Day three – Museums, Central Park and Midtown Manhattan
Map of day 3
Here you can find the map for your third day in New York. I point to the MET as your starting point, but in case you want to visit a different museum (I am suggesting 3 you can pick from), you can just move the starting point to that.
OPTION 1: Metropolitan Museum of Art
The Metropolitan Museum of Art (MET) the most famous museum in town, and of the best art galleries in the world, with a collection that includes pieces from ancient Egypt and more contemporary art.
The museum is massive, so to make the most of it and navigate it a bit more easily, grab a map at the entrance and head straight to the collections you are interested in.
OPTION 2: Museum of Modern Art (MoMA)
With an exhibit that includes iconic works of modern art with pieces by Vincent van Gogh, Warhol, Matisse, Gauguin, Picasso, Dali and Pollock, this is one of the best museums in town.
MOMA is open daily from 10.30 am to 5:30 pm. Admission is $25. You can buy tickets here.
OPTION 3: The Guggenheim
One of the funkiest museums in New York, it’s worth visiting just to admire the building, which was designed by Frank Lloyd Wright and first opened in 1959. Exhibits change regularly so check what’s on before you go.
This massive park is one of the most famous places to visit in New York, and it’s free! You will find plenty of interesting sights – such as Strawberry Fields, aka John Lennon’s memorial; Bethesda fountain and terrace; Belvedere Castle; the Lake and Gapstow Bridge. Walk around or – if you want to move a bit faster – rent a bike. You can book it here. And by all means, don’t ride the horse pulled carriages. Read why here.
St. Patrick’s Cathedral
New York’s cathedral is located on Fifth Avenue, near the south corner of Central Park. It is a Gothic style church, first inaugurated in 1878. Pop in for a quick look.
Rockefeller Center and Top of the Rock
Close to St. Patrick’s Cathedral, this Art Deco complex was commissioned by oil magnate Rockefeller and is world-famous for its ice-rink and Christmas tree. The Top of the Rock, a 1930s Art Deco skyscraper, offers splendid views over Manhattan.
Grand Central Terminal
This is one of the main transport hubs in town and chances are you will go through during your 5 days in New York. It actually is a stunning building dating back to 1913, where you will find shops, restaurants, a famous oyster bar and more.
The heart of Manhattan! Times Square is chaotic, shiny and a fun place to visit, so make sure to visit.
Day Four – The Empire State Building and the Village
Map of day 4
Here is a map for today’s itinerary. You will mostly be walking but it will be pleasant.
Head out nice and early for a walk in Bryant Park. Less touristy than Central Park, it’s a nice place to sit for a while. Decades ago it was a drug dealing and prostitution hub but it’s been cleaned since. During the summer, movies are shown every Monday evening.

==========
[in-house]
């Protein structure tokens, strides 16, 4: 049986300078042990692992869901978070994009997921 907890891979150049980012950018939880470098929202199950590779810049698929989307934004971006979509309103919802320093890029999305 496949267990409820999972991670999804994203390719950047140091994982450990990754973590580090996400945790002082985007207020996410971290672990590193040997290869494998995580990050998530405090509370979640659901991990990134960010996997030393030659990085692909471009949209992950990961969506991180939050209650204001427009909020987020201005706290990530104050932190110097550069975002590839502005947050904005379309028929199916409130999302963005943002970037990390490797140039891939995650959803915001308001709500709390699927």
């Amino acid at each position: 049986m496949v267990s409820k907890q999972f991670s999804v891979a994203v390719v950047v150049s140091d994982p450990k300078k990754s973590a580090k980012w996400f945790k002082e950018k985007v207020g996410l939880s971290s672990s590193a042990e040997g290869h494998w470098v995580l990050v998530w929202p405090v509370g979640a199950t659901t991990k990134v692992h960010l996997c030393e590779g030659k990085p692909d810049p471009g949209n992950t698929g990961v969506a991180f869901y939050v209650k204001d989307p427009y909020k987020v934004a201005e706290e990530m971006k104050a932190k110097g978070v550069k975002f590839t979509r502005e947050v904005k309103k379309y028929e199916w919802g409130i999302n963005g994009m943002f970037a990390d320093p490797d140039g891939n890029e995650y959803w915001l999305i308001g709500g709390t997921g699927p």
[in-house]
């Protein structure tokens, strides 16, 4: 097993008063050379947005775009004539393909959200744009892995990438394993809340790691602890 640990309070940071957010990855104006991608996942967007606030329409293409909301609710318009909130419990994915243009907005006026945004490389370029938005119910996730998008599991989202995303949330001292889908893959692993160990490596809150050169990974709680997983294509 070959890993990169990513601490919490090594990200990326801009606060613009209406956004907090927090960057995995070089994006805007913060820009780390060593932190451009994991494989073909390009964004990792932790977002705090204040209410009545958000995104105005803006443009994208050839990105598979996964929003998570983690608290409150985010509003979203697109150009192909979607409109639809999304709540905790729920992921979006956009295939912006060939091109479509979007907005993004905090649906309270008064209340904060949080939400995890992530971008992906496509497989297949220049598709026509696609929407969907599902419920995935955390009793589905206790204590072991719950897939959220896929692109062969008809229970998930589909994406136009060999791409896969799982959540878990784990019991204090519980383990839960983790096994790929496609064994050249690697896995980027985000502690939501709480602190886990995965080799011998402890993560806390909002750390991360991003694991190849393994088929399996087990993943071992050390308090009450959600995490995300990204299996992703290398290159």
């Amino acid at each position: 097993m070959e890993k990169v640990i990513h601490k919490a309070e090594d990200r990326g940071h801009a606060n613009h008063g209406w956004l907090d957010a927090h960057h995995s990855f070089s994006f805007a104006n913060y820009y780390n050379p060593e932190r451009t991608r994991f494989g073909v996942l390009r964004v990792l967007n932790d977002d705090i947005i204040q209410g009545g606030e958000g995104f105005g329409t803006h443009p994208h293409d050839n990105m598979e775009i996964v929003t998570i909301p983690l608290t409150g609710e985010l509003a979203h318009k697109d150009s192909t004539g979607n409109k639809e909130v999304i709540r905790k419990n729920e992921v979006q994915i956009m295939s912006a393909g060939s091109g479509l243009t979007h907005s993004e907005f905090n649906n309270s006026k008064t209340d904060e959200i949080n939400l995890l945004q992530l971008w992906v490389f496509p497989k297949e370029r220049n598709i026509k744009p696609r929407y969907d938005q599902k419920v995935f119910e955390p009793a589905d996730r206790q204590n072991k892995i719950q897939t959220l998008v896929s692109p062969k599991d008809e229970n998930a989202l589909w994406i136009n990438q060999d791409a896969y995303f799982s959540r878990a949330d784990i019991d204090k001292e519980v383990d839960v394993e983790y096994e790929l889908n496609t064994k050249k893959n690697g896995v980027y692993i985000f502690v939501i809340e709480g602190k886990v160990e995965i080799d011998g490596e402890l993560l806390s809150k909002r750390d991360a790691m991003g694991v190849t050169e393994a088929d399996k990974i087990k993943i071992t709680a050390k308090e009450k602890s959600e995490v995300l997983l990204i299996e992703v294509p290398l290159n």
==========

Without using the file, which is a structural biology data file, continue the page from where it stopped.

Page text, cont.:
New York Public Library
Not far from Bryant Park, on Fifth Avenue, New York Public Library is a beautiful building with nice facade and an impressive collection of books in just about any subject. Guided tours are offered Monday to Saturday at 11:00 am and 2:00 pm.
Empire State Building
Completed in 1931, at the time this was the tallest building in the world. While it’s long lost its primacy, the views from its observation deck remain impressive and if you have 5 days in New York you totally have to include it in your itinerary.
Book your visit of the Empire State Building Observatory in advance here and factor in about 90 minutes for your visit. Keep in mind you will have to line for the elevator.
This building in the shape of an iron is located on Fifth Avenue, at the end of Madison Square. It was completed in 1902 and measures 87 meters (285 feet). It’s one of the most unique buildings in New York.
The High Line is free to access and will take you from Chelsea Market (a great spot for lunch, by the way) all the way to Greenwich. This former railway viaduct was abandoned in the 1980s, but it opened again in 2009 after being remodeled by Dutch landscape architect Piet Oudolf.
You will surely know this neighborhood from the TV series Sex And The City – Carrie Bradshaw apartment is located there. It’s a lovely area to walk around. If you care for a guided tour, consider this one or this one.
Washington Square Park
Washington Square is close to Greenwich Village and the best place to finish your day of exploration. Stop by to admire the Marble Arch and to observe the many artists and local families – it’s a favorite hangout spot.
OPTION 1: Broadway
For a fun night out during your 5 days in New York, go see a musical in Broadway. There are 41 theaters (some with century-old signs), so you have plenty of choice. It’s not cheap but if you look carefully and aren’t picky about what you see, you may be able to find a good deal.
OPTION 2: Metropolitan Opera House
For a more sophisticated experience, and if you like opera or ballet, opt for the Metropolitan Opera House. It is located in Lincoln Center. The massive modernist buildings is quite a sight!
Day 5 – Brooklyn
Map of day 5
Here is the map for your last day in town. Bushwick is actually quite far off so if street art is not your thing skip it.
Brooklyn Bridge and Brooklyn Heights
Brooklyn Bridge connects lower Manhattan to Brooklyn across the East River. It was completed in 1883, and it’s the first suspension bridge ever been built.